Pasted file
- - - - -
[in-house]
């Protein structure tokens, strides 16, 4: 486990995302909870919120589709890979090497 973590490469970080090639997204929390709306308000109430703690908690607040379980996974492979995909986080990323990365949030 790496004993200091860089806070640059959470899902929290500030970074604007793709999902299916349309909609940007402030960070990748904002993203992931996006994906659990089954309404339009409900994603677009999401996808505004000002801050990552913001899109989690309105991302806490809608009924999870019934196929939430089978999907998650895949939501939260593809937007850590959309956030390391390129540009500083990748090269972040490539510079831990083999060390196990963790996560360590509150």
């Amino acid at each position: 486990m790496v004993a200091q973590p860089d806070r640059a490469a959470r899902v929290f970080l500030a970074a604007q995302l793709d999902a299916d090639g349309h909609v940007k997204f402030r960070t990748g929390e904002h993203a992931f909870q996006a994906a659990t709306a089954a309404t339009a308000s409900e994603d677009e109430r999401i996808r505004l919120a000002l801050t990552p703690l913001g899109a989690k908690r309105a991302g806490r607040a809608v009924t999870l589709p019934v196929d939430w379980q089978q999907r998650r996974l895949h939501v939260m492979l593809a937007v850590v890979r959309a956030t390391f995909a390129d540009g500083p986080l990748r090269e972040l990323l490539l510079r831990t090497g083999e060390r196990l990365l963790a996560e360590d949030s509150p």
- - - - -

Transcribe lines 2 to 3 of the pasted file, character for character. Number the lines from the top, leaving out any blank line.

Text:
């Protein structure tokens, strides 16, 4: 486990995302909870919120589709890979090497 973590490469970080090639997204929390709306308000109430703690908690607040379980996974492979995909986080990323990365949030 790496004993200091860089806070640059959470899902929290500030970074604007793709999902299916349309909609940007402030960070990748904002993203992931996006994906659990089954309404339009409900994603677009999401996808505004000002801050990552913001899109989690309105991302806490809608009924999870019934196929939430089978999907998650895949939501939260593809937007850590959309956030390391390129540009500083990748090269972040490539510079831990083999060390196990963790996560360590509150």
């Amino acid at each position: 486990m790496v004993a200091q973590p860089d806070r640059a490469a959470r899902v929290f970080l500030a970074a604007q995302l793709d999902a299916d090639g349309h909609v940007k997204f402030r960070t990748g929390e904002h993203a992931f909870q996006a994906a659990t709306a089954a309404t339009a308000s409900e994603d677009e109430r999401i996808r505004l919120a000002l801050t990552p703690l913001g899109a989690k908690r309105a991302g806490r607040a809608v009924t999870l589709p019934v196929d939430w379980q089978q999907r998650r996974l895949h939501v939260m492979l593809a937007v850590v890979r959309a956030t390391f995909a390129d540009g500083p986080l990748r090269e972040l990323l490539l510079r831990t090497g083999e060390r196990l990365l963790a996560e360590d949030s509150p």